Monday, November 30, 2009

Being Balanced in the Saddle While You Ride

I have some students who are new to riding and one of the things that all riders, especially beginners, need to learn is to get balanced in the saddle. It's often referred to as 'developing your seat'. And as a coach that can be hard to describe in just words sometimes without having other perspectives to explain this ideal position.

Being balanced when you ride means that you are not interfering with the horse but rather in rhythm with the horse. It also helps to communicate better with your horse. It greatly increases your enjoyment of the ride... and not to mention to help prevent you from falling off :)

To help all my students understand better, I point out to them when it looks to me & when it feels awkward to them, that they are not balanced or in rhythm with the horse. It feels not right to them. Words like rough, choppy, bumpy etc.. can be used to describe this unbalance. As most of us experienced riders know it takes time to develop that feel. It's one of the signs of a truly great rider - projecting an effortless - smooth - flawless visual of graceful riding, with a great performance as a result.

I often demonstrate this from horseback to give a pictorial view of balanced riding as another perspective since describing the sensation or feeling cannot be explained, it has to be experienced. (The technical words are left brained and the feeling is right brained activity. The sign of a balanced mind. How can you teach a sensation or a feel? One of the challenges when teaching riding. But I digress... Articles for another time. :)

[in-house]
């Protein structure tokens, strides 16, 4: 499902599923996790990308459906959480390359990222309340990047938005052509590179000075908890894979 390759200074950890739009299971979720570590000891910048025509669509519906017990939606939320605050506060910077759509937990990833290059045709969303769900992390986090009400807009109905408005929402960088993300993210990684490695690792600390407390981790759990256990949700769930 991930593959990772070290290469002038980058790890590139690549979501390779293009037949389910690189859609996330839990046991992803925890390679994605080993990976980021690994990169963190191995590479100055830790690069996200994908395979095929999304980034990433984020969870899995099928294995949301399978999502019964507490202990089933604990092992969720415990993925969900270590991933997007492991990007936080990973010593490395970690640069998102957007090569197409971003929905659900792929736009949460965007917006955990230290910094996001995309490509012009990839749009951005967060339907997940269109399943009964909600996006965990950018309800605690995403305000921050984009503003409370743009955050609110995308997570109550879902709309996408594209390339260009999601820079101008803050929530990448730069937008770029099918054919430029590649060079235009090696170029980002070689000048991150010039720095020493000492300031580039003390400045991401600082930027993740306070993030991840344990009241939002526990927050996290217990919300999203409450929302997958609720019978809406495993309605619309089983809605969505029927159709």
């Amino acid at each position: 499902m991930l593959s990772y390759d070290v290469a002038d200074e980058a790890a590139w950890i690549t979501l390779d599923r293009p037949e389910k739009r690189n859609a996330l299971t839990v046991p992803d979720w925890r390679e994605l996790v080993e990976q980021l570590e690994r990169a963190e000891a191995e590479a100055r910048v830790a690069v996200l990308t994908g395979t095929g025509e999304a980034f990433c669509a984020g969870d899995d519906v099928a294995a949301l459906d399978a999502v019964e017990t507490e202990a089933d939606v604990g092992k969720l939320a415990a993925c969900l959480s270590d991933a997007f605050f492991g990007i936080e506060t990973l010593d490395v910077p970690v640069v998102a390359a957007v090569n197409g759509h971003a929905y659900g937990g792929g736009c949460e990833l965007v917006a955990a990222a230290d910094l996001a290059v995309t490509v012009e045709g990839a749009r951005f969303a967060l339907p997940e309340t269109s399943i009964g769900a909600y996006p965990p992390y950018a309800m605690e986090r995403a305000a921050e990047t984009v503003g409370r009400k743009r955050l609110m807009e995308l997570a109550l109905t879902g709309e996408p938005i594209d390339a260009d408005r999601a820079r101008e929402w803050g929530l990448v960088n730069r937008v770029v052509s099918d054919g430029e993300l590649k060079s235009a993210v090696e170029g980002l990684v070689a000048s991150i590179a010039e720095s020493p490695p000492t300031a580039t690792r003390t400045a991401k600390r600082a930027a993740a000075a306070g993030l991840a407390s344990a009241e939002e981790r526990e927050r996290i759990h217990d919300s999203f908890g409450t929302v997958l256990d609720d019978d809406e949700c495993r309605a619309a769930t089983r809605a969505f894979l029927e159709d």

Likewise, when they are particularly in sync with their horse (as my view from the ground indicates), I also let them know when they are balanced so they can memorize that feeling. It's one of the important things I do to help my students. To teach them to 'feel' what they are doing, to become aware and to memorize what the right thing feels like. And to recognize when it's not.

It speeds up the learning process and it teaches the student rider a skill to use & particularly when they are working on their own. I encourage you to learn this skill; this ability to 'feel' when things are right or wrong. A good skill to use in all areas of life in my opinion.

I believe 'memorizing the feel' is what Larry Trocha means when he says muscle memory. See article here.

Proper Saddle Design - Factory or custom made with incorrect design
Another interesting article from Larry Trocha explains the fact that an ill designed saddle or ill fitting saddle will contribute to a rider's improper balance as well. To a large degree in fact. And I agree.

Larry explains: " I got on her horse and as soon as my butt settled in the saddle I knew exactly why this poor lady was having so much trouble. Her saddle was absolutely TERRIBLE. I’ll tell you, I couldn’t even begin to sit the stop.
I could barely stay in balance enough to lope the horse. I mean this saddle made riding well almost impossible

It goes along with the common saying that if you want to do a proper job, you need the proper tools. That goes along with other tack as well. The article (mentioned above) is well worth the read.

Larry also had other tips with regards to an ill designed saddle. He mentions falling forward, getting out of balance, not a comfortable rhythm & not feeling secure in your seat.

And as it so happens, the students I'm referring to have an ill designed and ill fitting saddle as well. As Larry mentions in the article, it's pretty hard to get a properly made saddle. Most saddles are factory made by expert leather crafts people but unfortunately are not riders.

And like all new horse people, it takes a while to acquire all the good tack needed.

So perhaps Santa will bring these people a new saddle! Who knows!

Ride on in balance!
Questions and comments are always welcome.
To learn more about balancing, & to memorize the feel please contact me for lessons.
If you need help with riding or acquiring the correct tack, please contact me.
©KISS Reiners

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